For historical reasons and in order to have application to the solution of Diophantine equations, results in number theory have been scrutinised more than in other branches of mathematics to see if their content is

**effectively computable**. This for example brings into question any use of big O notation and its implied constants: are assertions pure existence theorems for such constants, or can one recover a version in which 1000 (say) takes the place of the implied constant?

Many of the principal results of analytic number theory proved in the period 1900-1950 were in fact ineffective. These included lower bounds for class numbers (ideal class groups for some families of number fields grow); and bounds for the best rational approximations to algebraic numbers in terms of denominators. These latter could be read quite directly as results on Diophantine equations, after work of Thue. The result used for Liouville numbers in the proof is effective in the way it applies the mean value theorem: but improvements (to what is now the Thue-Siegel-Roth theorem) were not.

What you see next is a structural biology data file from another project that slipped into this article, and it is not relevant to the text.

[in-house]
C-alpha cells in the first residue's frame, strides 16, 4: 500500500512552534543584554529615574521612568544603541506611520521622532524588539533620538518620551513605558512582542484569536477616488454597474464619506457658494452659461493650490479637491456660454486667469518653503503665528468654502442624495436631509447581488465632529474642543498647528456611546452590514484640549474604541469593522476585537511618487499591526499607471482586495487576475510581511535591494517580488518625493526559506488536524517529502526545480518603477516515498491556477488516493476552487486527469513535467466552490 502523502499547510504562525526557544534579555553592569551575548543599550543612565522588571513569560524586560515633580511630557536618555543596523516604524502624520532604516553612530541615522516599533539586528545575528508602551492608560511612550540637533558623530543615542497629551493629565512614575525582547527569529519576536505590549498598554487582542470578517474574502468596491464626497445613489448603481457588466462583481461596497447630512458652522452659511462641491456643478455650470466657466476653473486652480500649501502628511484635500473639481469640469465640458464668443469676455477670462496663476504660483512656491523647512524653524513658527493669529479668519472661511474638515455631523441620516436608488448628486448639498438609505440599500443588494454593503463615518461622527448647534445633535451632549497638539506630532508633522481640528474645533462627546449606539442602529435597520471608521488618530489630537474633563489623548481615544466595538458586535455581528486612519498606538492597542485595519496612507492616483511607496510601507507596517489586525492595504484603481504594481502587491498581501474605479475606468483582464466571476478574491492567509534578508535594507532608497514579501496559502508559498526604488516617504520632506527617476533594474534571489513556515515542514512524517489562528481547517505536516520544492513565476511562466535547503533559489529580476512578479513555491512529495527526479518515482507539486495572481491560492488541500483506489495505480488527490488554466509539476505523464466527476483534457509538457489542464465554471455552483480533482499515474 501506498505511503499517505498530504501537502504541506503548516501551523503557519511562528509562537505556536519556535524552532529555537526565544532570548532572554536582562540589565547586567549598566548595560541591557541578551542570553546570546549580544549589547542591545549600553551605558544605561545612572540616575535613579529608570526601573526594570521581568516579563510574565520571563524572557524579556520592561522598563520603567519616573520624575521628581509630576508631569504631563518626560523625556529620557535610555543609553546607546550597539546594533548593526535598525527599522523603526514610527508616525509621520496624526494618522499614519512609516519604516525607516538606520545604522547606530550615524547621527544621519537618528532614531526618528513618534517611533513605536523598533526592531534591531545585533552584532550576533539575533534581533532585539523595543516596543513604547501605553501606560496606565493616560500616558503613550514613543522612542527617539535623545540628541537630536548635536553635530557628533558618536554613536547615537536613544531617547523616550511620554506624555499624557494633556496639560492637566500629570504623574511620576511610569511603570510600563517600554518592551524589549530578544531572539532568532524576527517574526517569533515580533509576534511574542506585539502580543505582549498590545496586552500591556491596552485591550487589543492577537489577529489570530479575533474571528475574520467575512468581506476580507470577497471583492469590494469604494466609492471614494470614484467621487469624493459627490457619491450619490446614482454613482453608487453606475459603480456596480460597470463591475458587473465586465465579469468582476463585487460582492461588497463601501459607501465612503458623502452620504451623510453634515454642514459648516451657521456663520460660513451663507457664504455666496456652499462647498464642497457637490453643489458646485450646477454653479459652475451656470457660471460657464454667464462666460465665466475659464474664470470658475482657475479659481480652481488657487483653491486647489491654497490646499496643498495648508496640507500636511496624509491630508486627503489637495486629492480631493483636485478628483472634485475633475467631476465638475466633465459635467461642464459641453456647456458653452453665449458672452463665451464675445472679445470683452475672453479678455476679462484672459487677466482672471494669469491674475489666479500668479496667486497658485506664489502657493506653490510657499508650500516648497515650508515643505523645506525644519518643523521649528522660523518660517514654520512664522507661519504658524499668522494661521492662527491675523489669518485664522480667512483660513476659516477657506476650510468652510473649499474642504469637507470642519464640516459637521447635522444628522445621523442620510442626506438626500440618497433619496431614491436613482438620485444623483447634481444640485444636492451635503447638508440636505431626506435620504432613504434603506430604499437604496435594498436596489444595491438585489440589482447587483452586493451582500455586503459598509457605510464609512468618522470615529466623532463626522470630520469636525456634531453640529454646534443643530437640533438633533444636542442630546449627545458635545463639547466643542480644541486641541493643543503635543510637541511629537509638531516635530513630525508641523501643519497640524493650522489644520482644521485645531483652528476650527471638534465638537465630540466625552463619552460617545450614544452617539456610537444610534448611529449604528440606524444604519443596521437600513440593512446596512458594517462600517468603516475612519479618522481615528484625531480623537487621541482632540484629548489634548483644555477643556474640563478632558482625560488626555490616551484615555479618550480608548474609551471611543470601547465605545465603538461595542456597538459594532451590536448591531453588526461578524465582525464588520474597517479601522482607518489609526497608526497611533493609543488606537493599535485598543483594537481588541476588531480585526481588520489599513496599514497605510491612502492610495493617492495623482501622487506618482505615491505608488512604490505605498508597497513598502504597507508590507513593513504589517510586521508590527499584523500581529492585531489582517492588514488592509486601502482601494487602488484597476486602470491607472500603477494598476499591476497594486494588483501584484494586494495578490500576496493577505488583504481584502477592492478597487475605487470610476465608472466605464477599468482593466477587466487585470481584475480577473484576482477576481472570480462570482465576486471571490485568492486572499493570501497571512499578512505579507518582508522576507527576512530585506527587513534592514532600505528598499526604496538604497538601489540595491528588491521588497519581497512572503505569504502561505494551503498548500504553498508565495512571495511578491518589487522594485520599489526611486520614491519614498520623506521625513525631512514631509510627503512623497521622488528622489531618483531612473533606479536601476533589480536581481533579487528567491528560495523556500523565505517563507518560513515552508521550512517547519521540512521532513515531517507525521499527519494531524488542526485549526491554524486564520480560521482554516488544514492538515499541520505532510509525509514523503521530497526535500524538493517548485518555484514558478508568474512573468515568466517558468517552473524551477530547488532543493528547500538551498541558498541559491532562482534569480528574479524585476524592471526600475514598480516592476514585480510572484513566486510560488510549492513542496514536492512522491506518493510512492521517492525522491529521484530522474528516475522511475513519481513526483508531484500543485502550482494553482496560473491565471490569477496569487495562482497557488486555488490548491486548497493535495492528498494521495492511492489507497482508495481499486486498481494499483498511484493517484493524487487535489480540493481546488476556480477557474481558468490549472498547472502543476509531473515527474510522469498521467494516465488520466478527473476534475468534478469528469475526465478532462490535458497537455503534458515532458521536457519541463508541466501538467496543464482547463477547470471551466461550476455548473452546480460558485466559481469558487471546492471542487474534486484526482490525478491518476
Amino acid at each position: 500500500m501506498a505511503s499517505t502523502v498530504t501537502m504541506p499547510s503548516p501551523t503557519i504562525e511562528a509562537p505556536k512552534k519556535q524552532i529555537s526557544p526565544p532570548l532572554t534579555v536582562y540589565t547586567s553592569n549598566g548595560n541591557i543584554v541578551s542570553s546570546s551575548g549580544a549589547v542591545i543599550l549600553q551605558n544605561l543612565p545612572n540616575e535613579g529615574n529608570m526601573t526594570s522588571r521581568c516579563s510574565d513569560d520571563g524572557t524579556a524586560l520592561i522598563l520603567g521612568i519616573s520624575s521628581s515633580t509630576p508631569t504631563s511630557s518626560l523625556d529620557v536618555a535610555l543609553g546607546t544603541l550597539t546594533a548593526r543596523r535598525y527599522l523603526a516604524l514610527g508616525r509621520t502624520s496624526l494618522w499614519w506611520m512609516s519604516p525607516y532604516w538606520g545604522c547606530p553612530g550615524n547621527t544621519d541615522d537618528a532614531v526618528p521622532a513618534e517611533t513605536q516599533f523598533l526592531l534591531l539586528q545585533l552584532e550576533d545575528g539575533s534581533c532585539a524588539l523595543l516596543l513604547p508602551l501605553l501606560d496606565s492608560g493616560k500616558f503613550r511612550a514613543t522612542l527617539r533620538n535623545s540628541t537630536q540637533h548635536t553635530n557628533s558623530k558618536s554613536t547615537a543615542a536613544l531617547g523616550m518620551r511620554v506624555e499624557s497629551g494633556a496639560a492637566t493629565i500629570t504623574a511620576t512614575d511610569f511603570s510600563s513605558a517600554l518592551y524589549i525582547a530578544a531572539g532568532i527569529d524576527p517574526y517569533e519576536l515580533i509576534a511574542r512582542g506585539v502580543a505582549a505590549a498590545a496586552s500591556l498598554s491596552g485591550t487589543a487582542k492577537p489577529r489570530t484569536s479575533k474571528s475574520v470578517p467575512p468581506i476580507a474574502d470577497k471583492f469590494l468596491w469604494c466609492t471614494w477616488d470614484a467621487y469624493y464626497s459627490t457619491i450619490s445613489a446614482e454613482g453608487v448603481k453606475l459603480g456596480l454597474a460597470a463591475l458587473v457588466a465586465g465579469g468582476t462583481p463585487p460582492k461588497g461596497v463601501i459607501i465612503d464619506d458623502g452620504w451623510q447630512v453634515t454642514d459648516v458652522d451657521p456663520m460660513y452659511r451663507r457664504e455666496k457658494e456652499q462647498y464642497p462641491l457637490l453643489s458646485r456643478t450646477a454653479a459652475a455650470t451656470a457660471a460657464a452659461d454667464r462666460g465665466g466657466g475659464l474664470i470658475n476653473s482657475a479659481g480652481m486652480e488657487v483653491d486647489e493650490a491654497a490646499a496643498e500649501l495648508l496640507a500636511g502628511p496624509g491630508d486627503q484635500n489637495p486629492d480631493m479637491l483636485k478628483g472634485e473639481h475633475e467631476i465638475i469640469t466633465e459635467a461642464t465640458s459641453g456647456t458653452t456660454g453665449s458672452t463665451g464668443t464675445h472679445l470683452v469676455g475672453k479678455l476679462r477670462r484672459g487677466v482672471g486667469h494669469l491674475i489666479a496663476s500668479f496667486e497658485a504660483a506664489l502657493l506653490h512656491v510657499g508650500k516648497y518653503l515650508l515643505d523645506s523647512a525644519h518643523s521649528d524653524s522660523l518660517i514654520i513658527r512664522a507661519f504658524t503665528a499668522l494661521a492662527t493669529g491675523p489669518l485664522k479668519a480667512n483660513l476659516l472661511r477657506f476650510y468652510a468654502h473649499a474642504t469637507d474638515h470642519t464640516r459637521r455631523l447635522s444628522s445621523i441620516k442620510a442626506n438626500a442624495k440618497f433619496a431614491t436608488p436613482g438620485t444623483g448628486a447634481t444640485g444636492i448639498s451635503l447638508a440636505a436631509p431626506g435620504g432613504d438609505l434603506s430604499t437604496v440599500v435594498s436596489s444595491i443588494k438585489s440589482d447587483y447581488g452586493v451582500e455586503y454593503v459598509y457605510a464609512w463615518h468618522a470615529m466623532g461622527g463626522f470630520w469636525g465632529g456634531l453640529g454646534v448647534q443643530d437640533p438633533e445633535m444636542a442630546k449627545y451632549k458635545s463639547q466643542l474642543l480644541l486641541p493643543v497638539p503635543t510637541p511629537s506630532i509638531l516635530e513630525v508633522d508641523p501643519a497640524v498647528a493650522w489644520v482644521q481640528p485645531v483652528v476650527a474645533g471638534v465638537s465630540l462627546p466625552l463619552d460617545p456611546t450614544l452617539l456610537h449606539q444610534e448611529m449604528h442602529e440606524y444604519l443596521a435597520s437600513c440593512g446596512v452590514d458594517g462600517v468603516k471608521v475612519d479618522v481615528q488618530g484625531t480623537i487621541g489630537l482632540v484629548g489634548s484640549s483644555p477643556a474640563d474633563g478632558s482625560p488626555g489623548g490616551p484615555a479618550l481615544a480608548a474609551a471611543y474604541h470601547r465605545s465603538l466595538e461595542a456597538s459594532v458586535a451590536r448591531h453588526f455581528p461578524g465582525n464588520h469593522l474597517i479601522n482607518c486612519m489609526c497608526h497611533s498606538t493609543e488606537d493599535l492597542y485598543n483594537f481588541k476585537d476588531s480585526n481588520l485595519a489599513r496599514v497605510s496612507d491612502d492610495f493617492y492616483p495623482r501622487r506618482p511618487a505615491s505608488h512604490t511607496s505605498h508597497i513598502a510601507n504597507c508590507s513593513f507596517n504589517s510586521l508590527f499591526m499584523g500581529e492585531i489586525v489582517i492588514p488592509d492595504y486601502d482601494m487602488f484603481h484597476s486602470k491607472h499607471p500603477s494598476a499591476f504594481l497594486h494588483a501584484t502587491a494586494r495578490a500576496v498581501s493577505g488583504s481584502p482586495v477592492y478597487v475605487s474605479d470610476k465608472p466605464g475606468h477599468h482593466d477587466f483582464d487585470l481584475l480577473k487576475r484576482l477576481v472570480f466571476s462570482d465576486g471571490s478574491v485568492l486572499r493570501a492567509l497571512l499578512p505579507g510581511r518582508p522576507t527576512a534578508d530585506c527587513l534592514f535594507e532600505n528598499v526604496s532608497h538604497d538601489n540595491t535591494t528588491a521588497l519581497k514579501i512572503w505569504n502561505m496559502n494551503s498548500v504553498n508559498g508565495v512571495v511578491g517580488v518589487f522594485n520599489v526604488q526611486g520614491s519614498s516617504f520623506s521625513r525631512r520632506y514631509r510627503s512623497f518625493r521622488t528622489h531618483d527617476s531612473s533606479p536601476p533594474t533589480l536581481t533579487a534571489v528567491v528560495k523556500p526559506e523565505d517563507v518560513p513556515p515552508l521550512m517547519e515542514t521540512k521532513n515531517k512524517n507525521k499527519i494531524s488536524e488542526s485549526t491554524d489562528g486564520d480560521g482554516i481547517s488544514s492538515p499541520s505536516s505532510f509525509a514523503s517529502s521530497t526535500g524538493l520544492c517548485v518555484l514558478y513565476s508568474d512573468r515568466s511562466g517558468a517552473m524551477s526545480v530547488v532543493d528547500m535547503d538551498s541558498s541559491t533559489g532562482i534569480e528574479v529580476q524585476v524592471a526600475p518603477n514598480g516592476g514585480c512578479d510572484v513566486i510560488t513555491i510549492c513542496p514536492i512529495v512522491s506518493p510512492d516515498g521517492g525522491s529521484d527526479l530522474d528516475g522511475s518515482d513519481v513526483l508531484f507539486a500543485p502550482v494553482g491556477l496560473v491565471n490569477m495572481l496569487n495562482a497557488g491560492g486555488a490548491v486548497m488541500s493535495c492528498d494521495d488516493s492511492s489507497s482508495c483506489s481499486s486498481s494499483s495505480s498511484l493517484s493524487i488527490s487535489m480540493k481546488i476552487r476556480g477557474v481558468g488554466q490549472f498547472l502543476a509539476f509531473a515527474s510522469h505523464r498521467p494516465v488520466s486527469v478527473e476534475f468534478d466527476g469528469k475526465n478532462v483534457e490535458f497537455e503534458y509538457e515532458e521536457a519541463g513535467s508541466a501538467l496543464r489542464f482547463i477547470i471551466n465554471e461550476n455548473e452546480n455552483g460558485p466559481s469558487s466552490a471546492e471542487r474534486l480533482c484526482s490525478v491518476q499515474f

Later results, particularly of Baker, changed the position somewhat. Weaker theorems, qualitatively speaking, but with explicit constants, can actually be applied, in conjunction with machine computation, to prove that lists of solutions (suspected to be complete) are actually the entire solution set.

The difficulties here were met by radically different proof techniques, taking much more care about proofs by contradiction. The logic involved is closer to proof theory, than to that of computability theory and recursive functions. It is rather loosely conjectured that the difficulties may lie in the realm of computational complexity theory. Ineffective results are still being proved in the shape **A** *or* **B**, where we have no way of telling which.